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One way to regularize a neural network is "early stopping" , meaning that I don't let the weights get to their optimal values (based on the cost function calculated on the training data) but stop the gradient descent process before they do. I understand why it's true when using batch gradient descent because I just stop the optimization process on all samples after i.e 10 iterations instead of 50. What I don't understand is how can it be true when using online gradient descent? It means that I stop the process before using all of my samples. It seems like a paradox that when wanting to regularize in order to solve a high variance problem I stop the learning process before using all samples,when in order to solve a high variance problem I would actually want to use as many samples as possible.

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    $\begingroup$ in order to avoid over-fitting I would actually want to use as many samples as possible Is that what you mean, or is it a typo? Perhaps in order to avoid under-fitting or in order to reduce variance or something like that? $\endgroup$ – Richard Hardy Apr 21 '15 at 19:22
  • $\begingroup$ Maybe I'm wrong but what I understood is that if someone has already decided how many parameters I will have in my hidden layer, training on more samples won't hurt me. It will help me in a high variance-low bias problem and it won't help me(but won't hurt me either) in high bias-low variance problem. by overfitting I mean "degradation in performance on test set due to high variance".I will edit. $\endgroup$ – Gabizon Apr 21 '15 at 20:06
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Hypothetical training

Just a guess, but training using something like SGD (which can be considered a type of online learning, in the sense that it sees only a fraction of the data at a time) looks like this w.r.t. the objective function.

That is, the "trajcetory" of the objective is declining, but it's stochastically bouncing around. Early stopping means you're picking a point earlier in that trajectory, with parameters that are "suboptimal" in the sense that lower entropy could be obtained on the training data with further training and fine-tuning of parameter estimates.

Later in your question, you write that you expect more samples can avoid over-fitting. More training samples can provide more precise parameter estimates, but can't prevent over-fitting on its own. Especially in the case of neural nets, the NN can learn a very complicated function (in the presence of almost any amount of data), but that function may not generalize well to unseen data.

Consider a continuum from an underfit model to an optimal model to an overfit model. More training data can move you from underfit to optimal, but moving from optimal to overfit can happen because of a failure to regularize; in the early-stopping paradigm, that means using all available data.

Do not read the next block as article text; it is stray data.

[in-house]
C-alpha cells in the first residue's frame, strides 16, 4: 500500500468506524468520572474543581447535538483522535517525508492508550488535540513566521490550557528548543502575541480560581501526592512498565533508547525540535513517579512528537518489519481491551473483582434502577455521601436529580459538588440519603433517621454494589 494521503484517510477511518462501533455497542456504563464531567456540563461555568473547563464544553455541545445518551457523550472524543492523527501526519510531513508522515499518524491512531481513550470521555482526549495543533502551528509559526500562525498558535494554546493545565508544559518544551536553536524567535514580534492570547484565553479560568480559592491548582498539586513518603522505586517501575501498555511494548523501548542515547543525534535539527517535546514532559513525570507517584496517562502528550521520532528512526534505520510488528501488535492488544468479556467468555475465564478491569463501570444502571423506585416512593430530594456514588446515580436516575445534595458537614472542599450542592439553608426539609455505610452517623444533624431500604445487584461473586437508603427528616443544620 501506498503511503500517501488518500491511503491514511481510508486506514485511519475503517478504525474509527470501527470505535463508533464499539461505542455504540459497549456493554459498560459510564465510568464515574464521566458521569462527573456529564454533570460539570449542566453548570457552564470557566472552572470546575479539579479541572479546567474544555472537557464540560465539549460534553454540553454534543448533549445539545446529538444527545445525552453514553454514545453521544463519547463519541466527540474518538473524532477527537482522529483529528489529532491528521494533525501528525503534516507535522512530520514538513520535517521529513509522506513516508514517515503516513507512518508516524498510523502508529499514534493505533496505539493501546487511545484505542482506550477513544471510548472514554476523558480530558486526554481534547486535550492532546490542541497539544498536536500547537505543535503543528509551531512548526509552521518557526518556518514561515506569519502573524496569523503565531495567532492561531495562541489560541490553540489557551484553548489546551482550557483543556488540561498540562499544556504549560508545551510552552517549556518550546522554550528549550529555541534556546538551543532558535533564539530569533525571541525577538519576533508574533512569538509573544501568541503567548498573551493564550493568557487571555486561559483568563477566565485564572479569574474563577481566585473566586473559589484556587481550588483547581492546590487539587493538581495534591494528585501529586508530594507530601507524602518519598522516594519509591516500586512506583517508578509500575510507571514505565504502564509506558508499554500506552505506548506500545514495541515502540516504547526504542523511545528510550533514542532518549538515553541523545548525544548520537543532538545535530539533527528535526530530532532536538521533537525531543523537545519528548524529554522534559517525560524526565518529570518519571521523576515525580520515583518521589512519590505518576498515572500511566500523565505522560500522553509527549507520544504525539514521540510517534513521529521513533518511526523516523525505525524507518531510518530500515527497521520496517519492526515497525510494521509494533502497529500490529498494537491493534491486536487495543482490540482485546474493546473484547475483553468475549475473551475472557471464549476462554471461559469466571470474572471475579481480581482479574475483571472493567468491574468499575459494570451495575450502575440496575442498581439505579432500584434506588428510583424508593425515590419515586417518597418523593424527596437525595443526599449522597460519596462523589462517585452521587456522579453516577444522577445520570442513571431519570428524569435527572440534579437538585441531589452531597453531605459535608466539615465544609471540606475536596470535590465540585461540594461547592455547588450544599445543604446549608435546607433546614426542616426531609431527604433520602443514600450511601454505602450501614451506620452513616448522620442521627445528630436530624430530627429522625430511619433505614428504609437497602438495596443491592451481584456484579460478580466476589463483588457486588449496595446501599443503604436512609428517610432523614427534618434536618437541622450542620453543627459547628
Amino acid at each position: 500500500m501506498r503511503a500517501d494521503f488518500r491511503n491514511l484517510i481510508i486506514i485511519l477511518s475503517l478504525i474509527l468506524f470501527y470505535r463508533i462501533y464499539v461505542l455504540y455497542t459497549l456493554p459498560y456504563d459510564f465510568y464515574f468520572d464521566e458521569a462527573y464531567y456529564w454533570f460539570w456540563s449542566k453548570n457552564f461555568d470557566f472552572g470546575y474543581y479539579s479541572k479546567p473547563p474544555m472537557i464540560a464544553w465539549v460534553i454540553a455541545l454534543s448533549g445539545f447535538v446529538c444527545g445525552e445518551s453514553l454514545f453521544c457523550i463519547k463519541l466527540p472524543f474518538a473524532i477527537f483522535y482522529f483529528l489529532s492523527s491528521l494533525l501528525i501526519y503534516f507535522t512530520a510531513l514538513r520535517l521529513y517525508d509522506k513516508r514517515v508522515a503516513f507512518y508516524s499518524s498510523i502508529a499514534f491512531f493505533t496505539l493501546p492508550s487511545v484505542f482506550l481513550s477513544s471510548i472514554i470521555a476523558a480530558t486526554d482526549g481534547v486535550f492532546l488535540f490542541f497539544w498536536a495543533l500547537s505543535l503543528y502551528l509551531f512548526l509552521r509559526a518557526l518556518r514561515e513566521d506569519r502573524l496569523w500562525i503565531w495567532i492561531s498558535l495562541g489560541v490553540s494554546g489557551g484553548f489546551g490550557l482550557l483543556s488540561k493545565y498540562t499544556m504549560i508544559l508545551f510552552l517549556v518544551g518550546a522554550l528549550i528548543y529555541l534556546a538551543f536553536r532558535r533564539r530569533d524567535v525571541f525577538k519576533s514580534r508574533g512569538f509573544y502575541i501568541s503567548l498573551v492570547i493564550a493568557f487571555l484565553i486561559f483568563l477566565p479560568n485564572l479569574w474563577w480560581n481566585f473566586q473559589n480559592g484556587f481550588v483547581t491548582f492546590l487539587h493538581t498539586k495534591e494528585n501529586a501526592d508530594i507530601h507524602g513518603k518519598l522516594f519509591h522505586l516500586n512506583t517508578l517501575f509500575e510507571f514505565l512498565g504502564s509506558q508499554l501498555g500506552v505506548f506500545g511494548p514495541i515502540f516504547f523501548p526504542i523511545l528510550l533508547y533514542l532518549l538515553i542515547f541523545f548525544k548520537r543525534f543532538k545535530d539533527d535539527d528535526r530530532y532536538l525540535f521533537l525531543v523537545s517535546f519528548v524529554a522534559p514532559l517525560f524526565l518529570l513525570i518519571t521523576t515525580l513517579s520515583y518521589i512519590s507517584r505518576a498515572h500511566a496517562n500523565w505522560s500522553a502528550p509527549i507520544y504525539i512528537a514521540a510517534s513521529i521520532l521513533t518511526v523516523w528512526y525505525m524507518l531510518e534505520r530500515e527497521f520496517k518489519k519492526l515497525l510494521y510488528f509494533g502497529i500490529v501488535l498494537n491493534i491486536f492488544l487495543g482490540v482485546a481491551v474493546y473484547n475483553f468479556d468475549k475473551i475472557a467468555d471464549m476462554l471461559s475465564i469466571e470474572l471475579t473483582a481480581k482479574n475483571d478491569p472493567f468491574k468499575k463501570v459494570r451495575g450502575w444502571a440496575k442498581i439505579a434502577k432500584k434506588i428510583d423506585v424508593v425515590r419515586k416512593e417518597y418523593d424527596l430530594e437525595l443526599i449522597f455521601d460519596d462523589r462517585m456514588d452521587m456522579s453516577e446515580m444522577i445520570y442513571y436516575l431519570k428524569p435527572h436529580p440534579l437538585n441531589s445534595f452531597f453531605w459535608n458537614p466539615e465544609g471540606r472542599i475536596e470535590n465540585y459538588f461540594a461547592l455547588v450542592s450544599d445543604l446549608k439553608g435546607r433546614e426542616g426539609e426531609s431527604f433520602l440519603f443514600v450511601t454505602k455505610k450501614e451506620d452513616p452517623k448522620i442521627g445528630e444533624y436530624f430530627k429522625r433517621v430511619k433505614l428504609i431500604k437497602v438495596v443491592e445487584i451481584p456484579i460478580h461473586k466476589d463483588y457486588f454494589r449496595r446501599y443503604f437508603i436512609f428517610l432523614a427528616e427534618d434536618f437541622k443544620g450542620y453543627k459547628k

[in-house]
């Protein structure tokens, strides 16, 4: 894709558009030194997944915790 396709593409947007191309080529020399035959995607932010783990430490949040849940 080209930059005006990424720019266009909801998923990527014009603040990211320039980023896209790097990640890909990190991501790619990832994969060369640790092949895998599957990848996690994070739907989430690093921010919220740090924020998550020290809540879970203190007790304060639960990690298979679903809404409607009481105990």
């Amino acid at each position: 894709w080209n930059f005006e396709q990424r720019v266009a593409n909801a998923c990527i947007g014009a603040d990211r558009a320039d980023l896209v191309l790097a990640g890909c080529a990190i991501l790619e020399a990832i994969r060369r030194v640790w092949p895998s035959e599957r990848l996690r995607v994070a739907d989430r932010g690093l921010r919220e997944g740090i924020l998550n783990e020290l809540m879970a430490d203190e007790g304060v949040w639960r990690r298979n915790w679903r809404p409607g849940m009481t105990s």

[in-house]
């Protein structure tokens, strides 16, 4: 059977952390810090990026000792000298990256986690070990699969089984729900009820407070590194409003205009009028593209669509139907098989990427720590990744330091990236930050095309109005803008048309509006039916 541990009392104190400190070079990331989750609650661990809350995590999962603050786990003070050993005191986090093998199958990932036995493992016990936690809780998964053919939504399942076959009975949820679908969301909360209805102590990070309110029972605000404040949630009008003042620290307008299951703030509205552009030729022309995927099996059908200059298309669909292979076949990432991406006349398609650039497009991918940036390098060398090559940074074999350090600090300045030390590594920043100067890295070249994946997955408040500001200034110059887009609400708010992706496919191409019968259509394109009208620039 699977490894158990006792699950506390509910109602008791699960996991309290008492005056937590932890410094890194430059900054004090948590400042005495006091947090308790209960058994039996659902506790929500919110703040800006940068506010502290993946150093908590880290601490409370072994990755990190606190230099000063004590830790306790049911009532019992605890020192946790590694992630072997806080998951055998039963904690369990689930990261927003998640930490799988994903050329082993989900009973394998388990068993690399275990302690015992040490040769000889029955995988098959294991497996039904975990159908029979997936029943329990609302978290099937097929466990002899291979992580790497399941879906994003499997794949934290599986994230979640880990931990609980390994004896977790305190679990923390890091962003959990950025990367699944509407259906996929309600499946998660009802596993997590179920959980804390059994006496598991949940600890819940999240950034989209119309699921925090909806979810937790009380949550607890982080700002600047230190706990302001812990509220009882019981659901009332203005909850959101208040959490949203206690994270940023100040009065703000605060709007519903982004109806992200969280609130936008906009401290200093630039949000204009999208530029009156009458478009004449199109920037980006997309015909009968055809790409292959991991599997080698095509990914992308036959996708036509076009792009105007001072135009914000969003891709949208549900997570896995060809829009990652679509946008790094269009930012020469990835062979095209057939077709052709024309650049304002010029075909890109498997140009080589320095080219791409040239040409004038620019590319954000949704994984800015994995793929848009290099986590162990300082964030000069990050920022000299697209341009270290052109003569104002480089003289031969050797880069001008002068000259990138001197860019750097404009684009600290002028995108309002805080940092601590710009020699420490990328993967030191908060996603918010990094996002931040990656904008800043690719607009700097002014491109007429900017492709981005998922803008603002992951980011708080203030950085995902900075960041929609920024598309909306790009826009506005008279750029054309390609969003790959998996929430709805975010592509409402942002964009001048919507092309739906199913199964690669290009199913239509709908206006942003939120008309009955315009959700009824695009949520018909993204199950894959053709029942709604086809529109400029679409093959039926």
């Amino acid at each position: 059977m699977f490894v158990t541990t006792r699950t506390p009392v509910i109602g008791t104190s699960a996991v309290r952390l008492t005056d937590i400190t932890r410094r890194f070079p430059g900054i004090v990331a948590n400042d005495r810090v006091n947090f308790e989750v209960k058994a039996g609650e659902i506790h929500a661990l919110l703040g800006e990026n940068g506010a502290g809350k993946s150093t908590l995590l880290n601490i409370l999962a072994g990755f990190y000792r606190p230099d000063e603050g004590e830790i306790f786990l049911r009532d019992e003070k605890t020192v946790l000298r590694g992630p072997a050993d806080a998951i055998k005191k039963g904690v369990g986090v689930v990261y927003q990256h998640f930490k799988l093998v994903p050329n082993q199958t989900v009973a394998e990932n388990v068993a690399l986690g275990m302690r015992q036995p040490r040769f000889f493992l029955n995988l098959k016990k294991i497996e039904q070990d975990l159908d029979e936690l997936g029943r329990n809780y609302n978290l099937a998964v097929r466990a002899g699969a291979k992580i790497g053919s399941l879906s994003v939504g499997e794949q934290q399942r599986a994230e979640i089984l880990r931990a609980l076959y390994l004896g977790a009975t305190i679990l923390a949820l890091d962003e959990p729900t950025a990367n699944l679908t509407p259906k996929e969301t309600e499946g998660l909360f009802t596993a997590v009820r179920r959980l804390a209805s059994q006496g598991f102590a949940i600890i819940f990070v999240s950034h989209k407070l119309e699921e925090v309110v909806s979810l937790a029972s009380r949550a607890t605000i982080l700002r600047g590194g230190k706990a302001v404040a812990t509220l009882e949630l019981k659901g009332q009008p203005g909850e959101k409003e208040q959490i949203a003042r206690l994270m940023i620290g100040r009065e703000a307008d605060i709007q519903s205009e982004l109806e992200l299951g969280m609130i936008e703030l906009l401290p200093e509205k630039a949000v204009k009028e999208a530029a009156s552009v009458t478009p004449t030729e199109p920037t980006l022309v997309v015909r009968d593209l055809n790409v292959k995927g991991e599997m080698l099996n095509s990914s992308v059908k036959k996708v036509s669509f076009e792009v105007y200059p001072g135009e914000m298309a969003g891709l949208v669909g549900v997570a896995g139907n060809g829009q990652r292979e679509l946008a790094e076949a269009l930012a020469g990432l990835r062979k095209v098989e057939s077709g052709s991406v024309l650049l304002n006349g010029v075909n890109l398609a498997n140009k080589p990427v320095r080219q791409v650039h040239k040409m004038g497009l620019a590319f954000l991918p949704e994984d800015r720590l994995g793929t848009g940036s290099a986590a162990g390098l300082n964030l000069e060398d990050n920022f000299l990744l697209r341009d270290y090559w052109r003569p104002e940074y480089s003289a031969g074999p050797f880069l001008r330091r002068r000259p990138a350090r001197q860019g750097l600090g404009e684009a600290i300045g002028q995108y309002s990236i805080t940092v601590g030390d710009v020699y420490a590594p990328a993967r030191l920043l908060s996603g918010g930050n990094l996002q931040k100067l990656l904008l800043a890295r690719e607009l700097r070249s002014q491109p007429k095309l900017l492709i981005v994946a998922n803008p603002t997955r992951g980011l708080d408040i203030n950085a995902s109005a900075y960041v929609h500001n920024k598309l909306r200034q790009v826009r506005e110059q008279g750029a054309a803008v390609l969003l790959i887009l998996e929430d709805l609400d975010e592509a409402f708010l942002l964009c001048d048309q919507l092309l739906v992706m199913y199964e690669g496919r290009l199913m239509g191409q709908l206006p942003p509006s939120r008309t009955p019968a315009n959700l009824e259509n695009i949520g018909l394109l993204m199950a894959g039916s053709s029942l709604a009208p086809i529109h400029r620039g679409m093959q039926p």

Note that there are alternative strategies to addressing overfitting in neural nets, though. One approach is to place a prior over the parameters that penalizes values further from 0. This is usually expressed as adding a term $\lambda\sum_i w_i^2$ to the objective function, where $w$ is the vector of weights, i.e. a 0-mean Gaussian prior over each $w_i$, with variance controlled via $\lambda$. Cross-validation is used to select the optimal $\lambda$.

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  • $\begingroup$ Of course I'm considering the out-of-sample performance. The cost function of the test set (or cv set) should decrease when using more samples. Have a look at slide 27 in the following link: d396qusza40orc.cloudfront.net/ml/docs/slides/Lecture10.pdf $\endgroup$ – Gabizon Apr 21 '15 at 19:13
  • $\begingroup$ Sure. But I'm thinking about a continuum from an underfit model to an optimal model to an overfit model. More training data can move you from underfit to optimal, but moving from optimal to overfit can happen because of a failure to regularize; in the early-stopping paradigm, that means using all available data. $\endgroup$ – Sycorax Apr 21 '15 at 19:20
  • $\begingroup$ Note that slide 29 states that getting more training samples is a solution to high variance; an alternative cause for poor fit would not be addressed by this solution. $\endgroup$ – Sycorax Apr 21 '15 at 19:40
  • $\begingroup$ Right,But I'm assuming this very case of high variance. So person A tells me: "Be wise - Regularize!"(last solution to high variance in slide 29) so I'm coming to stop my online learning early but then person B shouts: "stop! more samples will surely help you!"(first solution to high variance in slide 29), so which one is right? $\endgroup$ – Gabizon Apr 21 '15 at 19:58
  • $\begingroup$ BTW, the regularization you suggested and early stopping are equivalent (refer to pages 259-260 in Bishop). $\endgroup$ – Gabizon Apr 21 '15 at 19:59

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